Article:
Attending events isn't necessarily easy for a variety of reasons: you may live in a remote area, travel costs could be prohibitive, or mobility may be an issue. However, it's a valuable way to make contacts, and nothing beats real life networking.
"Income from [freelance work] was combined with student grants in order to take myself to events like E3 and Leipzig Games Convention [now known as Gamescom]," Donaldson says. "These events were pretty key for me in meeting people and fully understanding how the industry works. When you're at home writing you can have fantastic knowledge but still live a pretty sheltered existence that places a ceiling on your ability to advance.
"Events allow you to do a few key things. First, you can make contacts. What you know is important, but so is who you know -- an editor who can put a real-life face to a name might be more likely to remember you. Meeting game developers and publisher representatives in person can likewise open access doors that can lead to great places.
"I realise that not everybody is comfortable putting themselves out there at events, and that's okay -- it isn't for everyone. But if you're able to do this, it can help significantly. My first convention and trade show experiences were ultimately life-changing."
What qualities and skills do I need to work in the games press?
- Be passionate about writing, and not just the games
While your education doesn't matter that much, you should be able to demonstrate your ability with a portfolio of written work. Most roles will involve writing in some form, so not only do you need to know how to write, you need to enjoy it, too. It may sound odd, but some think a passion for games is enough.
"More than anything, [you need to] like writing, care about writing," Bell explains. "Like games, sure, of course. But day-to-day, the writing is what you'll be doing most of. If you don't want to be a writer more than you want to work in games, you'll go mad, and should look for a different route into the games industry."
Donaldson adds: "Tenacity and passion are really important, simply because this is a harder thing to do than a lot of people realise. The pay often isn't great, the schedule can be punishing, and the audience isn't always grateful. All of these things are fine, but you have to really want the job to do it and walk away happy."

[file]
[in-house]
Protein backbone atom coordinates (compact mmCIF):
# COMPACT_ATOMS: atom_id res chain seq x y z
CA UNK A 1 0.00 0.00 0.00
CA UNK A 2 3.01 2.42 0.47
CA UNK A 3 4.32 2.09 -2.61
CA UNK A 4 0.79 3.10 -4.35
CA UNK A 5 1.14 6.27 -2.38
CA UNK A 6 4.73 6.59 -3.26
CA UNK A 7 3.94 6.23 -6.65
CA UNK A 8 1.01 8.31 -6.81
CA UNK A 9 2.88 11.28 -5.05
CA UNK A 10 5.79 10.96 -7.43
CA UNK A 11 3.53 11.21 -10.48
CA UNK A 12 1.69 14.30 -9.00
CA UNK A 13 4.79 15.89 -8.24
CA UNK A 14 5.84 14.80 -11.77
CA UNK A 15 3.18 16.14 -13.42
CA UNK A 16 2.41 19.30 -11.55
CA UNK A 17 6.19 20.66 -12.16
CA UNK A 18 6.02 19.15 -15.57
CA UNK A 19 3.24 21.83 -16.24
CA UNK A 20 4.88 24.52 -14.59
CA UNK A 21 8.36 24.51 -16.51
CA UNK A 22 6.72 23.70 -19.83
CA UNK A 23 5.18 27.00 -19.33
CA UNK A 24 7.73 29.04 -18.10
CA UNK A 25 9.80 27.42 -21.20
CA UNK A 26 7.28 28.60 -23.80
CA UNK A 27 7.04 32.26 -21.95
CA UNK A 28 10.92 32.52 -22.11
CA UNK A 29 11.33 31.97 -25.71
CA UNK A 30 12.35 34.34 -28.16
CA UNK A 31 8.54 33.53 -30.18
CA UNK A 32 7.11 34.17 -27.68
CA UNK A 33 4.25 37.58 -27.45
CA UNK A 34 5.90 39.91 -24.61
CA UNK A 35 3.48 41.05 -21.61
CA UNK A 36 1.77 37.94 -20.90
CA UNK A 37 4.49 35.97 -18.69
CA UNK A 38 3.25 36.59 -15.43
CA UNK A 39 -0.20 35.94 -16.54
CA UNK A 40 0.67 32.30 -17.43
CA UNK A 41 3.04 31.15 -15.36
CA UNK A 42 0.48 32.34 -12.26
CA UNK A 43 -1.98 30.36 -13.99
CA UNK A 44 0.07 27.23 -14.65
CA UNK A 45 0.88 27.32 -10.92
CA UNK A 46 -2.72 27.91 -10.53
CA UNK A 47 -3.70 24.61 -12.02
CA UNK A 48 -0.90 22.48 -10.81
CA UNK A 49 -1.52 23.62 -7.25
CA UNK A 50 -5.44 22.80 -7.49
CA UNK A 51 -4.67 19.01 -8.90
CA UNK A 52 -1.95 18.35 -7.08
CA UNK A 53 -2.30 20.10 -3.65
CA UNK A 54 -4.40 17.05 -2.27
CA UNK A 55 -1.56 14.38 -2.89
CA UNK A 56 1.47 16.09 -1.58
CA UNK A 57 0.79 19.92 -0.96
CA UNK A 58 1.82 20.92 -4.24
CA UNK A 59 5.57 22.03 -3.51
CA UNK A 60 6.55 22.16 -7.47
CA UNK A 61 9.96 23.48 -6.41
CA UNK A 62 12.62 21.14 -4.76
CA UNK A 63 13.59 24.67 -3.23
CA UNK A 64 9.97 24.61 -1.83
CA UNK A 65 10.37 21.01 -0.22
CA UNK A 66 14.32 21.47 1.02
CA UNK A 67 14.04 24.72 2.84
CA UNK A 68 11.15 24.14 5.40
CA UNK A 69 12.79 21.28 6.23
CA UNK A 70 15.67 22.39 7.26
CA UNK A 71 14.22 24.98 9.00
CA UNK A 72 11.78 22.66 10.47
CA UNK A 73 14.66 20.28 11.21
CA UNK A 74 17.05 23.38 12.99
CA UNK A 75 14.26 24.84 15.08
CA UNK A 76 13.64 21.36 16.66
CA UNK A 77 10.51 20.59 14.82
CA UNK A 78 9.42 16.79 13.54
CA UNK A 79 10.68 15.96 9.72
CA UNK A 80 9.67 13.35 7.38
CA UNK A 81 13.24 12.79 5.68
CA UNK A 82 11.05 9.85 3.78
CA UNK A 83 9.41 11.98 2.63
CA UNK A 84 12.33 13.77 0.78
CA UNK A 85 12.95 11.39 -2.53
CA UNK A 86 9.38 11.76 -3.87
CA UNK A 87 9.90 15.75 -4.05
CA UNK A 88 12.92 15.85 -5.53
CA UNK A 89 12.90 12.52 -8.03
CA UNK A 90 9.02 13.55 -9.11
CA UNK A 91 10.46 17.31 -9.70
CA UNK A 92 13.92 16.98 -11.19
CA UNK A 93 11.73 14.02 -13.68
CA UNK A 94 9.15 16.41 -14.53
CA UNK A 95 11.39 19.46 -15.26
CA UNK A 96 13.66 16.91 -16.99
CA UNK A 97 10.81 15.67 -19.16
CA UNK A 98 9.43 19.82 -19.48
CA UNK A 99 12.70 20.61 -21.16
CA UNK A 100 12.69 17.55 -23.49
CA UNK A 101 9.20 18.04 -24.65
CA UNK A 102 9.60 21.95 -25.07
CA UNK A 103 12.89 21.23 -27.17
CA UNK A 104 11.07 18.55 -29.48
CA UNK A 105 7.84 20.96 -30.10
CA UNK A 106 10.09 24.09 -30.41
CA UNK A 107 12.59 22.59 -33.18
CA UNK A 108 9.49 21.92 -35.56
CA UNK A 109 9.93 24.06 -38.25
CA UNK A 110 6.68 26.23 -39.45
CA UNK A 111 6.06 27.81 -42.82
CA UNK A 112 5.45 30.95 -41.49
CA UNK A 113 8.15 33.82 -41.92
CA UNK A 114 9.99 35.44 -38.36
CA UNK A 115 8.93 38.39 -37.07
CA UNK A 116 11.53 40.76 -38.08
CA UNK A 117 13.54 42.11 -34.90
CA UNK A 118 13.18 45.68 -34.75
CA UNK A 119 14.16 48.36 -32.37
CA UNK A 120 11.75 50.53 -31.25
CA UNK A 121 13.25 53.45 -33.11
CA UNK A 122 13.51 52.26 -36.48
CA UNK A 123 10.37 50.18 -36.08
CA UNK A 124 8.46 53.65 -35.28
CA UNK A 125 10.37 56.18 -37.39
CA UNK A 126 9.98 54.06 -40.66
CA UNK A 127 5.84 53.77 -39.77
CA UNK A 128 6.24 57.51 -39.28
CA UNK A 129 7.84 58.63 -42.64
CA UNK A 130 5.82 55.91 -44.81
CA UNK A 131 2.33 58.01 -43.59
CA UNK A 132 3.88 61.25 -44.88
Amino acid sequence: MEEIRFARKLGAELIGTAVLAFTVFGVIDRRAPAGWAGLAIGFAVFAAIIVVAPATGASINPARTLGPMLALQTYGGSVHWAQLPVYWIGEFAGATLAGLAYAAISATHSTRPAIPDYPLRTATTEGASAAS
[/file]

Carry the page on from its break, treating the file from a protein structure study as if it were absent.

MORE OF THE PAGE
- Be inquisitive, open, and cool under pressure
Most jobs in the press will ask you to publish original stories to set deadlines. You need to be able to write under pressure, identify which stories are interesting, and find ways to bring something fresh to each one.
"More than anything, you need to like writing, care about writing"Alice Bell, Rock Paper Shotgun
"The ability to sniff out something interesting is a skill itself," Dwiar says. "Being keen, inquisitive, and open-minded are all good skills or attributes to have, too."
Keeping an open-mind is particularly important for two reasons: improvement often comes as the result of criticism, and you'll need to cover topics you have no strong personal passion for.
"Be open to notes from editors, no matter how brutal," Donaldson says. "Be open to new video game experiences. No matter how well defined your tastes are, a close-minded critic isn't worthy of the title -- and something you'd never usually play may well be where your next commission originates."
What are the common misconceptions about the games press?
Before choosing a career in games journalism, you should be aware that there's a lot of admin, legwork and preparation involved before you get to the good bits.
"The obvious [misconception] is the concept that we play games all day," Donaldson says. "We don't. So much of my day is emails, red tape and statistics, but that's all part of the job. We play a lot of games, obviously, but there's a lot else to do and, even when reviewing, a lot of our playing actually happens outside work hours."
You will rarely play games during work hours, even if you role requires you to have played those games. Deadlines on reviews can be short, with sometimes only a few days between the moment the PR sends you the code and the embargo for the review to be published. These circumstances can turn something supposedly fun into a professional challenge, and that applies to many areas of the job.
"Another common misconception is the 'glamour' of the job," Donaldson adds. "We get to go to a lot of cool events, and the travel and meeting cool people are significant perks, but the idea that it's just a gravy train are far wide of the mark. Trade shows like E3 would be cool if everything that had to be done there weren't so grueling. I still enjoy it, but I will admit it irks me when friends think I sit on my ass all day then fly somewhere glamorous to do even less."
Advice for new and aspiring games journalists
- Beware of the rumour circuit
Like most jobs where writing is the focus, it's inevitable that you'll start with short news stories before tackling longer pieces. But in an industry where leaks and rumours are part of daily life, you should be careful with what you report.
"Early on, the thing I regret most was getting into the 'insider' and rumour circuit in a fairly significant way," Donaldson says. "I reported a lot of stuff that was ultimately correct, but I didn't always do it the right way and I also discovered that style of reporting wasn't really for me."
As your contact book gets bigger and you gather more experience, you'll learn to recognise a good story, a good source, and separate the wheat from the chaff. Only with time will you find your voice and a style of reporting that suits you.
"Harness any niche knowledge you have and look to own that corner"Rob Dwiar, GamesRadar
- Find your niche
Almost every games journalist has one thing they really enjoy doing, writing about and sharing with others. Ultimately, journalism is about telling stories, so find an area of interest that you can make your own.